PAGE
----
The Otterbein University Theatre and Dance Department's Act Out Reading Series empowers student theatre artists to investigate dramatic material that explores different cultures, ethnicities, genders, sexualities, and other facets of identity.  This initiative is especially important to Otterbein Theater and Dance. Although we are deeply committed to diversity in casting and material, we sometimes find it difficult -- within the parameters of a theater season or our existing casting pool -- to expose our students to the vast arena of dramatic literature available to them. Act Out gives us the chance to produce informal public readings, with no fee charged, that introduces the university and community to plays that we aren't otherwise able to produce.  The series is student directed, and uses student actors, guided by a faculty advisor.  We seek permission from playwrights to stage these readings using non-traditional casting.  While some actors may embody the ethnicity, gender, or other identity markers for their roles, some may not. This experience gives student actors an opportunity to explore lives and identities very different from their own.  Students are asked to come to the first and only rehearsal well prepared: having immersed themselves in the material and done the necessary research to understand it better (with the support of the student dramaturg and director).  The students then come together for one rehearsal that involves the actors doing table work with the director and dramaturg.  At the public reading, the faculty advisor introduces the reading, providing the context for the Act Out Reading Series' mission.  Following the reading, the audience may stay for a student led talk-back.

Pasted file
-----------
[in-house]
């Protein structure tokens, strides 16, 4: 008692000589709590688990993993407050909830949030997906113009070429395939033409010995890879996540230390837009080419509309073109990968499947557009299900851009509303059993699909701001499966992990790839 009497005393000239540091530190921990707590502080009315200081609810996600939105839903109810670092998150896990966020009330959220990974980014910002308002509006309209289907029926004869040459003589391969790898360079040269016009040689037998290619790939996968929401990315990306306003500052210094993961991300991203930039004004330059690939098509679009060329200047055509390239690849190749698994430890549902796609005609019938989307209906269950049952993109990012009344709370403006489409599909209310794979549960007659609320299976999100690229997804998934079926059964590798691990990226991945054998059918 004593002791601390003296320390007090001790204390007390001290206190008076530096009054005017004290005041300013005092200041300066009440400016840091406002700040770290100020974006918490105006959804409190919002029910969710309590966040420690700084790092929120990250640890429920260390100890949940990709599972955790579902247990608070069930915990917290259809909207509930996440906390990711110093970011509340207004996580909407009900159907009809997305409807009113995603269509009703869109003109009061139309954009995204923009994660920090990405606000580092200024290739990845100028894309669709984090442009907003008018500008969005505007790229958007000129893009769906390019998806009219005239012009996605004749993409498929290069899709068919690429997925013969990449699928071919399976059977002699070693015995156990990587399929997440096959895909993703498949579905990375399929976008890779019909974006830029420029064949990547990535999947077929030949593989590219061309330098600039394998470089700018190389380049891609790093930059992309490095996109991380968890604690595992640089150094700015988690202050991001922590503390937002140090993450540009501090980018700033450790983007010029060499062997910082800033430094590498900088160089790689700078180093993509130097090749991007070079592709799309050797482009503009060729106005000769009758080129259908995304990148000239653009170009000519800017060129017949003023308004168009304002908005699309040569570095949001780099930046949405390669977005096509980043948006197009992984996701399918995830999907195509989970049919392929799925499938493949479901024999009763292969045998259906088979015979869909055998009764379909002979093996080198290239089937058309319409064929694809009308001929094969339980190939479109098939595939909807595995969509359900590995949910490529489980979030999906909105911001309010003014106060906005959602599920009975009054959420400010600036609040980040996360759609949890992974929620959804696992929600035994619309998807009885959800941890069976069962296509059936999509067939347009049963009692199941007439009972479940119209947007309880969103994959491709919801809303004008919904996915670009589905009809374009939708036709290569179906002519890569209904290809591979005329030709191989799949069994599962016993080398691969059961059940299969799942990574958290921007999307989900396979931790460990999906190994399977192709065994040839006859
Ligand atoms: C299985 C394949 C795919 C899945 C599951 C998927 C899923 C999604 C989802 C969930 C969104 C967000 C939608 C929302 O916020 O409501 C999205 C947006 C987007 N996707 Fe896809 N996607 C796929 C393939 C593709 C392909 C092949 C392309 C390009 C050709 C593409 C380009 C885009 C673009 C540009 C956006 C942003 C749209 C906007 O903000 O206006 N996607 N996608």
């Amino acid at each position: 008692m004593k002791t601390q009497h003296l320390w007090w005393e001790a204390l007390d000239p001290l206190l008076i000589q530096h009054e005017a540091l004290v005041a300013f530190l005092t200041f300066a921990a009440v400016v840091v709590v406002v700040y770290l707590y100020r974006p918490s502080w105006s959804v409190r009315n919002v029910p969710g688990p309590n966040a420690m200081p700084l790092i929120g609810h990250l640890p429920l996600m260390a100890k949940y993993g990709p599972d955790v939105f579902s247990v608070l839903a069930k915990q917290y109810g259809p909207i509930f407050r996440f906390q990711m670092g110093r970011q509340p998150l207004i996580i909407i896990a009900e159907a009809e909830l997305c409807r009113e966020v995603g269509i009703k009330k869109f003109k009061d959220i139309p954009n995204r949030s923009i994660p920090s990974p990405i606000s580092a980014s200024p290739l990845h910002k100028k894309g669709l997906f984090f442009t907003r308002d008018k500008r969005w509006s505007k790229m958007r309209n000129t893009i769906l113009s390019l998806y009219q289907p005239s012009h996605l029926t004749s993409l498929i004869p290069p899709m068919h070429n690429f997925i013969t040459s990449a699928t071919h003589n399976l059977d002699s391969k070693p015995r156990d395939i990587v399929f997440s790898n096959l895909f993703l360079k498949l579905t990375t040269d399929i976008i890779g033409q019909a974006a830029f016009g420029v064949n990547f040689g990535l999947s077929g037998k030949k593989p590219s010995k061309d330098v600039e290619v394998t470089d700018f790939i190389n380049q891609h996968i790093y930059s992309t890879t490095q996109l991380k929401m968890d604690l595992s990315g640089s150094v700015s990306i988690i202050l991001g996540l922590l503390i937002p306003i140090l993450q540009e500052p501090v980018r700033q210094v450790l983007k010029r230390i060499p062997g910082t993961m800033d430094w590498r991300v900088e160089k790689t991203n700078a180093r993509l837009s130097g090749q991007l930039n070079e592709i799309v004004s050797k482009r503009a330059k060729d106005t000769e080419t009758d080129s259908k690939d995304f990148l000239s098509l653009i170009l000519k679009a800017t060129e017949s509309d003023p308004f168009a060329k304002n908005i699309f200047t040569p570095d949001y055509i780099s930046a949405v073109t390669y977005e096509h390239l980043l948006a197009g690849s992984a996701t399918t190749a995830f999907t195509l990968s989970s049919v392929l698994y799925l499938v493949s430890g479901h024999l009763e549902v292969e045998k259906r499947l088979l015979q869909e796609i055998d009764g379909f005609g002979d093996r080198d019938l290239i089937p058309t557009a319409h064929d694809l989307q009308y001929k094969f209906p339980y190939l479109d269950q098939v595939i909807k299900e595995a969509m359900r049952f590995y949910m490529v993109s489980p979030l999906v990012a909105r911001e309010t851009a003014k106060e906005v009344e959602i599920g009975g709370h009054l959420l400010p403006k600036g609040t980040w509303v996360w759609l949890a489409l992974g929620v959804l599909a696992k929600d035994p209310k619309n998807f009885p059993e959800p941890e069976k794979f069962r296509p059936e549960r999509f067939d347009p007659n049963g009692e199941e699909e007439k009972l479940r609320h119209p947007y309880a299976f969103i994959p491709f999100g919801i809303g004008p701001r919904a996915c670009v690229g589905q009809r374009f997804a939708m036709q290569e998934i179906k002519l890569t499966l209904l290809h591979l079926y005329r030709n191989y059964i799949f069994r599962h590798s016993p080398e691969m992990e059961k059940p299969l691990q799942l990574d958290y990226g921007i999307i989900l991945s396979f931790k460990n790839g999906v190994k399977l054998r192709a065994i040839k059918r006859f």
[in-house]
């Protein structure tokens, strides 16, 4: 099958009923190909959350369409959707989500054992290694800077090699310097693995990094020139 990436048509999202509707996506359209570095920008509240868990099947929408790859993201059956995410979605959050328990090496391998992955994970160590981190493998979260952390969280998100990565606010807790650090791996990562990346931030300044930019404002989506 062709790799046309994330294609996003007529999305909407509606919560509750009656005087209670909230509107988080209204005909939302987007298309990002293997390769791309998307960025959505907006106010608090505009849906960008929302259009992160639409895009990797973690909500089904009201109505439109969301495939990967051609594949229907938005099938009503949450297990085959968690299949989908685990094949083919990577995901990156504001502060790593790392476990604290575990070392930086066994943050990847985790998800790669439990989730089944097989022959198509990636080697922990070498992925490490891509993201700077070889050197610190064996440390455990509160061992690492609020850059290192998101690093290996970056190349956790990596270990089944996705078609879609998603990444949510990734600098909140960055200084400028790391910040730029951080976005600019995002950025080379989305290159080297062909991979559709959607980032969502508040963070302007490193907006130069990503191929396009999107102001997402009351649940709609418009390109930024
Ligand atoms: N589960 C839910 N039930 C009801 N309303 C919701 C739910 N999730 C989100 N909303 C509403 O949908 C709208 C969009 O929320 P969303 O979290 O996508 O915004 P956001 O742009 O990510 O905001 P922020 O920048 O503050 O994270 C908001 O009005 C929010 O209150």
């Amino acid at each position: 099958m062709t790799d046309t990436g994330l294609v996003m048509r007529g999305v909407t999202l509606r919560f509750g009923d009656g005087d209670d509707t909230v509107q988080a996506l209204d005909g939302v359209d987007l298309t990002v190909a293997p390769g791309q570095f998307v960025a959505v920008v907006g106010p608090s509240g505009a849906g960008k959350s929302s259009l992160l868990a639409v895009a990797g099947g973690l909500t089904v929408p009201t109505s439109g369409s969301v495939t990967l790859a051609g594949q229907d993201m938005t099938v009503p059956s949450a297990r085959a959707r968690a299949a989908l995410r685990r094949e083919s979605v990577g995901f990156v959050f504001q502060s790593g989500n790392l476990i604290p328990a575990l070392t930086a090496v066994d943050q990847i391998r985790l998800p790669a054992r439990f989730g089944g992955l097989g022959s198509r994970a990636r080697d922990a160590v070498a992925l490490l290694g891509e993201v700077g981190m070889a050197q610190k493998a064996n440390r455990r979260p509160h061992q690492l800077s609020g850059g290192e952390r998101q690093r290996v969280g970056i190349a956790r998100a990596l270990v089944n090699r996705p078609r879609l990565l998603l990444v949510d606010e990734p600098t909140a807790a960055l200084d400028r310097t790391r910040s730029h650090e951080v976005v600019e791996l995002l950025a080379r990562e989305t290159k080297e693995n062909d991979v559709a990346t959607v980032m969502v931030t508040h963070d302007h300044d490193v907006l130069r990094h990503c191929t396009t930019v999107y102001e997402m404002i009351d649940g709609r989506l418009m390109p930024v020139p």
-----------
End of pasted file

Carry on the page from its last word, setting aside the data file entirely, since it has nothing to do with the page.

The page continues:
Brazil:  Spring 2019

ART EXHIBITIONS

PARAÍSO TROPICAL (TROPICAL PARADISE)
Rosana Pauli
January 16 – April 27
The Frank Museum of Art
Public Reception: Thursday, January 31 

PARAÍSO TROPICAL (TROPICAL PARADISE) directly addresses the process of colonization and slavery in Brazil, to understand the legacies of colonialism and racial constructions in the present. It also challenges the discourse of domination that was normalized by scientific theories in the 19th century. The work also deals with the notion of Brazil as a paradise, but a paradise for whom? The country was seen—and continues to be seen by the national and international elites—as an immense warehouse where people, fauna, and flora are there to be exploited.

Land in Flames
Vítor Mizael
January 7 – May 1
Fisher Gallery
Public Reception: Thursday, January 31